As you can see, anaphylaxis sepsis and neurogenic shock all end up being grouped together somewhere around the "preload" category, whereas cyanide toxicity and hyperthyroidism enjoy a position of undeserved eminence. Thus, this sort of system is not widely accepted for a number of reasons. Instead, medical scientists as a community have agreed to classify shock according to a combination of clinical and biological criteria, preserving only the sort of categories that help describe the aetiology and suggest treatment. Thal & Kinney (1967) seem to be the first to have articulated this sort of system, "to emphasize not only the initiating factors but also the primary physiologic deficit". The best version of it can be found in Standl et al (2019), and is reproduced below with minimal modification. 

  • Hypovolemic
    • Haemorrhage
    • Water loss (eg. dehydration)
    • Fluid shift
  • Cardiogenic
    • Cardiomyopathy
    • Arrhythmia
    • Mechanical failure (eg. tamponade or valve failure)
  • Distributive
    • Septic/inflammatory vasoplegia 
    • Anaphylaxis
    • Neurogenic shock
  • Obstructive
    • Cardiac tamponade
    • Tension pneumothorax
    • Pulmonary embolism
  • Cytotoxic
    • Mitochondrial toxicity

This system is imperfect, but widely accepted and likely to score marks. Many authors have also added cytotoxic shock, though its inclusion is contested among shock nerds because it is not a circulatory phenomenon. One other disadvantage of this classification framework is the failure to account for states where oxygen delivery is inadequate only because the oxygen consumption is unnaturally increased, such as the state of malignant hyperthermia. Most sane people would agree that these concerns represent obsessive nitpicking. As the college answer to Question 13 from the first paper of 2019, 

Cardiovascular responses to shock

The nature of the cardiovascular response to any given shock state will generally depend on what sort of shock state it is, making this a difficult question to answer. Question 13 from the first paper of 2019 attributed 60% of the total marks to "outline the cardiovascular responses". Because the examiners' comments are literally two lines, it is hard to get a detailed impression of what exactly they wanted, but it appears that "sensor, integrator, effector mechanisms were necessary to pass". For lack of a better idea, the content of the cardiac reflexes chapter was remixed with the best of the neurohormonal circulatory control chapter to produce this formatted table:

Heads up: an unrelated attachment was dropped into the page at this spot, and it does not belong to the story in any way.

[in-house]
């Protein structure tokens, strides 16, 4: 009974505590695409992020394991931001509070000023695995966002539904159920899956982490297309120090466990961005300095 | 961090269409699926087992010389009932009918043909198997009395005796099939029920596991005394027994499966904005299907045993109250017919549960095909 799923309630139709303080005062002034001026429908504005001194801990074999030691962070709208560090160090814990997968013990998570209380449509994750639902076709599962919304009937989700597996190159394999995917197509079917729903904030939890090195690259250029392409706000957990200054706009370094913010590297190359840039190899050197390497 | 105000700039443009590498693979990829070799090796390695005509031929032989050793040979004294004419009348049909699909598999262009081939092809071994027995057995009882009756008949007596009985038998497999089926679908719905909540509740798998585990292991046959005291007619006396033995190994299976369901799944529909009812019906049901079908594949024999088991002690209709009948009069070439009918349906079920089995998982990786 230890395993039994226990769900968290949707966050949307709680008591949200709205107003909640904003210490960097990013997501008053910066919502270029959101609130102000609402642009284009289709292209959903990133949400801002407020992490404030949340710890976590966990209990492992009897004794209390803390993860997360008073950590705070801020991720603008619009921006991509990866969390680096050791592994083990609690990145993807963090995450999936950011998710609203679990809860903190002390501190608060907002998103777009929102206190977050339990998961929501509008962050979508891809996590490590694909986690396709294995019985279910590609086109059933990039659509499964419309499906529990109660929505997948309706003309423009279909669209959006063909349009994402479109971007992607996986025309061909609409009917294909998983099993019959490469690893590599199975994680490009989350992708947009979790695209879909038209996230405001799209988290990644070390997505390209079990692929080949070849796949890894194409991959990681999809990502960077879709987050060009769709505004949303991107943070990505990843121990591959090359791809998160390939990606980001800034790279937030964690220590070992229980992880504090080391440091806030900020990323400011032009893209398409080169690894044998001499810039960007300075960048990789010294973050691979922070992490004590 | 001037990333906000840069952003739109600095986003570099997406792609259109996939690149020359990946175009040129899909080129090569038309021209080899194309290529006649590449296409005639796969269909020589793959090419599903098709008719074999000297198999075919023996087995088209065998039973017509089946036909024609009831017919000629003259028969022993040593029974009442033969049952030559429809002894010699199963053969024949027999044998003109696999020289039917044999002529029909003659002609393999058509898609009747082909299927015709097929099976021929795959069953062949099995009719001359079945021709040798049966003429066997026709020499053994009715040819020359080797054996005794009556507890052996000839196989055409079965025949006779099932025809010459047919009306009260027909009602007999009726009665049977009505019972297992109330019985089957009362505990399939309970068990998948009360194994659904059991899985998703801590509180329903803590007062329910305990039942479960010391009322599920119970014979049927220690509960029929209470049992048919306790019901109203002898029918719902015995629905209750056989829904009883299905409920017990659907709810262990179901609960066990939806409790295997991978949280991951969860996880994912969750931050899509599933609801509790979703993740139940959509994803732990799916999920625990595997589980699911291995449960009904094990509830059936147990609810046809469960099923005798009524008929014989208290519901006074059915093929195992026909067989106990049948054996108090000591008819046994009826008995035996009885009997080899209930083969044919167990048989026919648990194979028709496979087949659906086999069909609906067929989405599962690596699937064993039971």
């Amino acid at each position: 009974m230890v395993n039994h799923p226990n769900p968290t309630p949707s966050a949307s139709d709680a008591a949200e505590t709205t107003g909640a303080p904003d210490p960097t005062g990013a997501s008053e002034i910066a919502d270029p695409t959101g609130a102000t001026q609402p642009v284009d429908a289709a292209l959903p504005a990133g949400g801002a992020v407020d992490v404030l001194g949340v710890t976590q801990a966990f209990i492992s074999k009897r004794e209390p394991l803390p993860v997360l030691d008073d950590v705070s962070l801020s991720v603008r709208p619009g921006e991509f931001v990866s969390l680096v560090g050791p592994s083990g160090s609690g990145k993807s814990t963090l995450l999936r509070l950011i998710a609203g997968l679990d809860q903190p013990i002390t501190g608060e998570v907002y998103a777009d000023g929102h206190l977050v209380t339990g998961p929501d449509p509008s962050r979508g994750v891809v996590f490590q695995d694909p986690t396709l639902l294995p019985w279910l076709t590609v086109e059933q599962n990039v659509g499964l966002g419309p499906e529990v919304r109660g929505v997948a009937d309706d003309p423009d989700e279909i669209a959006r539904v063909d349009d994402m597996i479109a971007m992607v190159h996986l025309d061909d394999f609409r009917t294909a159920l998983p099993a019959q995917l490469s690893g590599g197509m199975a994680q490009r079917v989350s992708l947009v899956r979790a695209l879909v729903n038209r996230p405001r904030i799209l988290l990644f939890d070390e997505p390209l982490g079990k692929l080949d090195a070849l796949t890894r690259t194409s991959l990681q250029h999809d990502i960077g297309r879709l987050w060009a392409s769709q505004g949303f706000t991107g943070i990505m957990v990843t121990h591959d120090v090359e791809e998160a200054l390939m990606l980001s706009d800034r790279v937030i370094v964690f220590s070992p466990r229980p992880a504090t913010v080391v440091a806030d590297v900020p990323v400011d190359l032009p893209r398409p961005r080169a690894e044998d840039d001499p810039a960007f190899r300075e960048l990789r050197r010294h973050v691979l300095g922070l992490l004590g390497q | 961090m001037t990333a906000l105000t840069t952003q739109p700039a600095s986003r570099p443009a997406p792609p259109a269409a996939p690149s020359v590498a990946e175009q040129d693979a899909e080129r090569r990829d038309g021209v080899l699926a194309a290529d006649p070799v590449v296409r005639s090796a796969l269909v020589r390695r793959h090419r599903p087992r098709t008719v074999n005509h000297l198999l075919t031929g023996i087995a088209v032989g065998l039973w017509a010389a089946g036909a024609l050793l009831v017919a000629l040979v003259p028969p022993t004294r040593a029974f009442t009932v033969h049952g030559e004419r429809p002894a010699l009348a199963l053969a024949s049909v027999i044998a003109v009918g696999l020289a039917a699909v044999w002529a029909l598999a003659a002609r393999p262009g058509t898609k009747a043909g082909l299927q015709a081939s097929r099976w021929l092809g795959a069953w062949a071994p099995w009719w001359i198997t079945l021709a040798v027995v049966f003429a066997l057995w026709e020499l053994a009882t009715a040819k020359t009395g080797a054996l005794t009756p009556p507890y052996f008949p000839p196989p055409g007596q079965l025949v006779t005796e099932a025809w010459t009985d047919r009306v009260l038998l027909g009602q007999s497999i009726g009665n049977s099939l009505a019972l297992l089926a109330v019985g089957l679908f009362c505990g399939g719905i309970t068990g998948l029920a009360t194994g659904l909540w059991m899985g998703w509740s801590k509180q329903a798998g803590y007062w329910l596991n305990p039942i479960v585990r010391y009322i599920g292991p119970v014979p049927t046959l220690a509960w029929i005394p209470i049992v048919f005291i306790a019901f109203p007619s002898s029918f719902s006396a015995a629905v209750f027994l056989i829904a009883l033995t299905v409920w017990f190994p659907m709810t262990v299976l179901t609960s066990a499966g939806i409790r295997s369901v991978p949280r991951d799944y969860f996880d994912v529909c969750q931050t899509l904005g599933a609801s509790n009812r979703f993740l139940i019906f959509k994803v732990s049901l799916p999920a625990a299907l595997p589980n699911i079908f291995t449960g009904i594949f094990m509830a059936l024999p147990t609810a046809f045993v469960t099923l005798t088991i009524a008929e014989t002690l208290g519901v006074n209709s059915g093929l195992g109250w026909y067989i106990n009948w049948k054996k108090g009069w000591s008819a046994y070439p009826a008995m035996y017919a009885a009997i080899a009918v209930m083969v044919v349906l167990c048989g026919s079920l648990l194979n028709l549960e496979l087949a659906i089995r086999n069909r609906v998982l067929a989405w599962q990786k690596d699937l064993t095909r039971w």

Cardiovascular Responses to Shock
Stimulus Sensor Integrator Effector mechanism
Hypotension Baroreceptors Nucleus of the solitary tract
  • Vagus (increased heart rate)
  • Sympathetic nervous system (vasoconstriction and increased cardiac output; redistribution of blood flow away from splanchnic circulation and skin)
  • RAAS activation
  • (increased angiotensin levels; vasoconstriction)
Decreased VO2 Aortic arch chemoreceptors Nucleus of the solitary tract
Decreased circulatory volume Atrium (atrial myocytes)
  • Decreased release of atrial natriuretic peptide
Baroreceptors Hypothalamus
  • Increased release of vasopressin; water retention
Renal juxtaglomerular cells
  • Increased release of renin; RAAS activation; aldosterone release; salt retention
Inadequate tissue perfusion Vascular smooth muscle and endothelium
  • Autoregulatory vasodilation (myogenic,  metabolic, and mediated by endothelial vasoactive mediators such as nitric oxide)

References

Le Dran, Henry-François. A Treatise or Reflections Drawn from Practice on Gun-shot Wounds. John Clarke, 1743.

Frost, Paul, and Matthew Wise. "Recognition and management of the patient with shock." Acute medicine 5.2 (2006): 43-47.

Millham, Frederick Heaton. "A brief history of shock." Surgery 148.5 (2010): 1026-1037.

Antonelli, Massimo, et al. "Hemodynamic monitoring in shock and implications for management." Intensive care medicine 33.4 (2007): 575-590.

Standl, Thomas, et al. "The nomenclature, definition and distinction of types of shock." Deutsches Ärzteblatt International 115.45 (2018): 757.

Thal, Alan P., and John M. Kinney. "On the definition and classification of shock." Progress in cardiovascular Diseases 9.6 (1967): 527-557.